A Worker Draws A Crooked Road Line And The Company Immediately Fires Him: “We Were Made Fun Of On Facebook”
We all make mistakes, in private life and at work. What happens when you make mistakes at work? Certainly, the consequences must be proportional to the mistake made: either management can turn a blind eye – simply asking the employee to rectify their mistake – or they can take more serious action. What struck in this case, involving a worker, is that the measure for an error committed was considered too severe and drastic.
image credit: Matt Hardy/Unsplash
The 39-year-old is a worker who worked for a company that maintains the Florence-Pisa-Livorno motorway in Italy. However, the worker made a mistake – he traced one of the strips of the road in a twisted, non-linear way. However, this error was due to the surface of the road: the asphalt of the highway was deformed, which made it impossible to draw a straight line. But the company ignored this and the company in charge of the works on the motorway – as well as the management of the pavement and signage in some areas of Pisa – sent a letter to it informing it of its dismissal. The reason? With his error – although ultimately inevitable – the worker would have damaged the image of the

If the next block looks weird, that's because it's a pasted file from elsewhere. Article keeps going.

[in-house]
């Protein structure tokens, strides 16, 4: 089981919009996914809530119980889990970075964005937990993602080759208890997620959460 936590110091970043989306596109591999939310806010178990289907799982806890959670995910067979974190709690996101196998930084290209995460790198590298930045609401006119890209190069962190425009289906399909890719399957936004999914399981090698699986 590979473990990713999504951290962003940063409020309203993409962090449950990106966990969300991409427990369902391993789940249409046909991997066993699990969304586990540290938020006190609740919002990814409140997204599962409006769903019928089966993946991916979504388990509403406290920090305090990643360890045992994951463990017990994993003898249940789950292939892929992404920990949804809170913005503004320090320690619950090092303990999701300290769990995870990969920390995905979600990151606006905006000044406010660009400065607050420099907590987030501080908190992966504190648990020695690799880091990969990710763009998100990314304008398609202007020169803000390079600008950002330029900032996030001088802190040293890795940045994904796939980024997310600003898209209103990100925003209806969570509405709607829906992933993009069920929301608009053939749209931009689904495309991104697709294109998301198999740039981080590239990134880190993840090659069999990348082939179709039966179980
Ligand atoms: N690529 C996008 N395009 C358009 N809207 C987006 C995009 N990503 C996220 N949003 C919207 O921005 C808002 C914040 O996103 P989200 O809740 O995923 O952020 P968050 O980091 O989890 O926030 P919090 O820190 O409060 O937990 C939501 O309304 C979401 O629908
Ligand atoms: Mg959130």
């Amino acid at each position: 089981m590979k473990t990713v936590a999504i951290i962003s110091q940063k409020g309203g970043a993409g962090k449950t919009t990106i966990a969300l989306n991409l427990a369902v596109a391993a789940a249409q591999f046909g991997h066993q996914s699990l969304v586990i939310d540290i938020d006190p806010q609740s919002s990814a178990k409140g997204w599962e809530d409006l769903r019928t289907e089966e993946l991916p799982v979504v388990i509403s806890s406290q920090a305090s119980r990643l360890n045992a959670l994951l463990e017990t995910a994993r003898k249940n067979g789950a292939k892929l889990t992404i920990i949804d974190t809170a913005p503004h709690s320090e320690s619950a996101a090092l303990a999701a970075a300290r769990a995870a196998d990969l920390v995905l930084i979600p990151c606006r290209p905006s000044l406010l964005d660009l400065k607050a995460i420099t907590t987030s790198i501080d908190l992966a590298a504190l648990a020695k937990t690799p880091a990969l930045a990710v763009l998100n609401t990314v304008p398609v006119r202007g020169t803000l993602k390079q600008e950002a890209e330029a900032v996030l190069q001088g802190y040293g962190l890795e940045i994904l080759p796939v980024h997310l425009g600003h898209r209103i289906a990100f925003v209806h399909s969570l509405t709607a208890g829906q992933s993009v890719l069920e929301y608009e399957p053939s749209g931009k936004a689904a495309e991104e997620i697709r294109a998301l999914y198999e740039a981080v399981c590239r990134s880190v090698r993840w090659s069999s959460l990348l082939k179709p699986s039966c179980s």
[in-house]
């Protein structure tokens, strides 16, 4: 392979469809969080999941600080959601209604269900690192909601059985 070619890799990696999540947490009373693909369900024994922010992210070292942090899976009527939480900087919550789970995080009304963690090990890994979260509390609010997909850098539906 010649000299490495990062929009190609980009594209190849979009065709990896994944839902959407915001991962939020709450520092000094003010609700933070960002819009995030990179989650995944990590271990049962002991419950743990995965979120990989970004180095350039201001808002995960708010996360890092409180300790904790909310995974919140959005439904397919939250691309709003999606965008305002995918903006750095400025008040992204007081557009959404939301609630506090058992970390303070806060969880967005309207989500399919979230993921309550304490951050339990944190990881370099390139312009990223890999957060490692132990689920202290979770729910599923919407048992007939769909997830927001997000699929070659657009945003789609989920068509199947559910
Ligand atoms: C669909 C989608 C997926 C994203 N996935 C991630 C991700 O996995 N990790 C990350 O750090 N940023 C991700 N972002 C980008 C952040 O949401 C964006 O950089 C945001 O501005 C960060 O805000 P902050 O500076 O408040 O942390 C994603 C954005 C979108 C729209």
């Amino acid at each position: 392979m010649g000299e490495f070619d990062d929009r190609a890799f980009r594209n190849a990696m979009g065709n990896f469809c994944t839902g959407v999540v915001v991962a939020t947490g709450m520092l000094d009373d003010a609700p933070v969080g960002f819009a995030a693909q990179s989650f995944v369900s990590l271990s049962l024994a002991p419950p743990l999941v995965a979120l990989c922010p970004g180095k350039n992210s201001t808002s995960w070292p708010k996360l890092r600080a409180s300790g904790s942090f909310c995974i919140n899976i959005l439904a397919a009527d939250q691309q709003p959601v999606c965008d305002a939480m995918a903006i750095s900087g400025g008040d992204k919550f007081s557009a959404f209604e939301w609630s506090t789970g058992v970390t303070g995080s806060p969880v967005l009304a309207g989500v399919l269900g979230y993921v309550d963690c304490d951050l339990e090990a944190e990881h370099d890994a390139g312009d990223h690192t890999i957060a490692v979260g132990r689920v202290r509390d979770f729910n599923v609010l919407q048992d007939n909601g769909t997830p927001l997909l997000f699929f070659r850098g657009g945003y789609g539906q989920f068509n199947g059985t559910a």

image credit: Not the actual photo – Mika Baumeister/Unsplash
The company justified the drastic measure as follows: “By his behavior, by carrying out with negligence and inattention the entrusted activity, (the worker) caused serious moral and material damage to the company, exposing him to a challenge of the part of the contracting station and forcing it to run the work again, with further increase in cost and time. The work was so poor that it was the subject of complaints and teasing from some users on FacebookPassers-by, noticing this unusual line – certainly unusual for a freeway – were quick to comment. And it is these comments that prompted the company to take such drastic measures, and it is questionable whether the measure is proportional to the unavoidable error or whether it actually hides other motivations.
source used: The Republic